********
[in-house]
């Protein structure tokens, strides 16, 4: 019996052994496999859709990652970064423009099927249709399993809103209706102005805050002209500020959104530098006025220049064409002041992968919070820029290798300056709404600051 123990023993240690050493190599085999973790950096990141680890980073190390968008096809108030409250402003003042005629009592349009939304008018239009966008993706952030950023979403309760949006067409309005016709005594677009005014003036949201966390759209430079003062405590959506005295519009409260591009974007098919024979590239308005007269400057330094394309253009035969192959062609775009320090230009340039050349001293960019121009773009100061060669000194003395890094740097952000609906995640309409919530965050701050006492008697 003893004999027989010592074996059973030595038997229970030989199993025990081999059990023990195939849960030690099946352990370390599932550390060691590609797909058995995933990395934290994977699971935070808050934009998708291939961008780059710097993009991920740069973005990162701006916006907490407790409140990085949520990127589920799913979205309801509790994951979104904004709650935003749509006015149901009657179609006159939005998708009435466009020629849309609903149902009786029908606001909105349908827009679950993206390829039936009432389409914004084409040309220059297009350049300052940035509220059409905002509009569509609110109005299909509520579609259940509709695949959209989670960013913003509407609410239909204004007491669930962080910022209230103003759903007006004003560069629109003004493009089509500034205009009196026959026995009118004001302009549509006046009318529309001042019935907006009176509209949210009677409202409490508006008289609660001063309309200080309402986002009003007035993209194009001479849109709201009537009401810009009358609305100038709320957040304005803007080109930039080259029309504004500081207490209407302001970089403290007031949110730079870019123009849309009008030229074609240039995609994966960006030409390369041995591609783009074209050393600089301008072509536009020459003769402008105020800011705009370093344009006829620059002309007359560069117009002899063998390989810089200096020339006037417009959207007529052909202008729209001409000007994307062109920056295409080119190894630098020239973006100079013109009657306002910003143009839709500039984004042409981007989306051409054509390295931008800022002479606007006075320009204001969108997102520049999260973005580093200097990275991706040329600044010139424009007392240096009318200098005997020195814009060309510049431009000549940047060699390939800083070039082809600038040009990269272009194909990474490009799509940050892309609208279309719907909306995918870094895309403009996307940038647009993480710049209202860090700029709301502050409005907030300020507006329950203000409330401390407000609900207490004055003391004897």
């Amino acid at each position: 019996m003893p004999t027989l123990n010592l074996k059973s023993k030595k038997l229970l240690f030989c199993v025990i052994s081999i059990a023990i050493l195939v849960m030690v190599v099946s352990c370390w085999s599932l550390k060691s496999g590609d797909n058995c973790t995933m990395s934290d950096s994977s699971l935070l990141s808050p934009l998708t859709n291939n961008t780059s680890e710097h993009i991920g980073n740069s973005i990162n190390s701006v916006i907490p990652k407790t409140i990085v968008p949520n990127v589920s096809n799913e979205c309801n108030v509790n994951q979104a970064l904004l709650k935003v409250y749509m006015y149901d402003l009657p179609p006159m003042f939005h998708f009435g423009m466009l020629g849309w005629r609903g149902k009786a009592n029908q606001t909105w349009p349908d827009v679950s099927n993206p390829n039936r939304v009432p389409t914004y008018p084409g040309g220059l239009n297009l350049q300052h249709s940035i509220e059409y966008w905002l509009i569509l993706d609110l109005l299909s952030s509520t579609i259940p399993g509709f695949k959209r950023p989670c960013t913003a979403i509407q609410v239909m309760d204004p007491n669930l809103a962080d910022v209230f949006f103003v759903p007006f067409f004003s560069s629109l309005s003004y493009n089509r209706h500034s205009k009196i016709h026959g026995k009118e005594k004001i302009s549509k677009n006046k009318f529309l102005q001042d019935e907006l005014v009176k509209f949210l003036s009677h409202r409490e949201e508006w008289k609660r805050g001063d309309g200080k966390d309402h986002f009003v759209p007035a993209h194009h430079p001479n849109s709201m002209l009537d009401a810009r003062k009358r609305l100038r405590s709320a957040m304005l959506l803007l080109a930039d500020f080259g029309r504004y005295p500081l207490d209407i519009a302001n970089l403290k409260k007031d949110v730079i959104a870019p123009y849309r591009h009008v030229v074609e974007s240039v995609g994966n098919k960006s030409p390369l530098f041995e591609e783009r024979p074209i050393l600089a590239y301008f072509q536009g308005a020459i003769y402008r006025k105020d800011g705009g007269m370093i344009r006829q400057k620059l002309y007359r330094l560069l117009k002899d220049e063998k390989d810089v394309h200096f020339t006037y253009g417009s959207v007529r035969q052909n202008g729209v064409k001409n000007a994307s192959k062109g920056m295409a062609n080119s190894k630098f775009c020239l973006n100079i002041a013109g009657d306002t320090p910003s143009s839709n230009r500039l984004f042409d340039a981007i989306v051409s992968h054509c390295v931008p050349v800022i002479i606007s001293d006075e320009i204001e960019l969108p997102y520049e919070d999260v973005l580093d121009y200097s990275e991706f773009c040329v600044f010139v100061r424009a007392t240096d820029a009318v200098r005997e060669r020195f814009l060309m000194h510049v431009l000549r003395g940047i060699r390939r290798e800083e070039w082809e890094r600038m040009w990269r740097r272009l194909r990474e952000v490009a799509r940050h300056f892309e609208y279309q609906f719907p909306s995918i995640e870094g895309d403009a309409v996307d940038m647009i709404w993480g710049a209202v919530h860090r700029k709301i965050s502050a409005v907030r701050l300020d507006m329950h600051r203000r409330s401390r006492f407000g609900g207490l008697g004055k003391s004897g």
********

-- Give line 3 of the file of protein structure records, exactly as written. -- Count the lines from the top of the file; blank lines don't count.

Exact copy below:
């Amino acid at each position: 019996m003893p004999t027989l123990n010592l074996k059973s023993k030595k038997l229970l240690f030989c199993v025990i052994s081999i059990a023990i050493l195939v849960m030690v190599v099946s352990c370390w085999s599932l550390k060691s496999g590609d797909n058995c973790t995933m990395s934290d950096s994977s699971l935070l990141s808050p934009l998708t859709n291939n961008t780059s680890e710097h993009i991920g980073n740069s973005i990162n190390s701006v916006i907490p990652k407790t409140i990085v968008p949520n990127v589920s096809n799913e979205c309801n108030v509790n994951q979104a970064l904004l709650k935003v409250y749509m006015y149901d402003l009657p179609p006159m003042f939005h998708f009435g423009m466009l020629g849309w005629r609903g149902k009786a009592n029908q606001t909105w349009p349908d827009v679950s099927n993206p390829n039936r939304v009432p389409t914004y008018p084409g040309g220059l239009n297009l350049q300052h249709s940035i509220e059409y966008w905002l509009i569509l993706d609110l109005l299909s952030s509520t579609i259940p399993g509709f695949k959209r950023p989670c960013t913003a979403i509407q609410v239909m309760d204004p007491n669930l809103a962080d910022v209230f949006f103003v759903p007006f067409f004003s560069s629109l309005s003004y493009n089509r209706h500034s205009k009196i016709h026959g026995k009118e005594k004001i302009s549509k677009n006046k009318f529309l102005q001042d019935e907006l005014v009176k509209f949210l003036s009677h409202r409490e949201e508006w008289k609660r805050g001063d309309g200080k966390d309402h986002f009003v759209p007035a993209h194009h430079p001479n849109s709201m002209l009537d009401a810009r003062k009358r609305l100038r405590s709320a957040m304005l959506l803007l080109a930039d500020f080259g029309r504004y005295p500081l207490d209407i519009a302001n970089l403290k409260k007031d949110v730079i959104a870019p123009y849309r591009h009008v030229v074609e974007s240039v995609g994966n098919k960006s030409p390369l530098f041995e591609e783009r024979p074209i050393l600089a590239y301008f072509q536009g308005a020459i003769y402008r006025k105020d800011g705009g007269m370093i344009r006829q400057k620059l002309y007359r330094l560069l117009k002899d220049e063998k390989d810089v394309h200096f020339t006037y253009g417009s959207v007529r035969q052909n202008g729209v064409k001409n000007a994307s192959k062109g920056m295409a062609n080119s190894k630098f775009c020239l973006n100079i002041a013109g009657d306002t320090p910003s143009s839709n230009r500039l984004f042409d340039a981007i989306v051409s992968h054509c390295v931008p050349v800022i002479i606007s001293d006075e320009i204001e960019l969108p997102y520049e919070d999260v973005l580093d121009y200097s990275e991706f773009c040329v600044f010139v100061r424009a007392t240096d820029a009318v200098r005997e060669r020195f814009l060309m000194h510049v431009l000549r003395g940047i060699r390939r290798e800083e070039w082809e890094r600038m040009w990269r740097r272009l194909r990474e952000v490009a799509r940050h300056f892309e609208y279309q609906f719907p909306s995918i995640e870094g895309d403009a309409v996307d940038m647009i709404w993480g710049a209202v919530h860090r700029k709301i965050s502050a409005v907030r701050l300020d507006m329950h600051r203000r409330s401390r006492f407000g609900g207490l008697g004055k003391s004897g």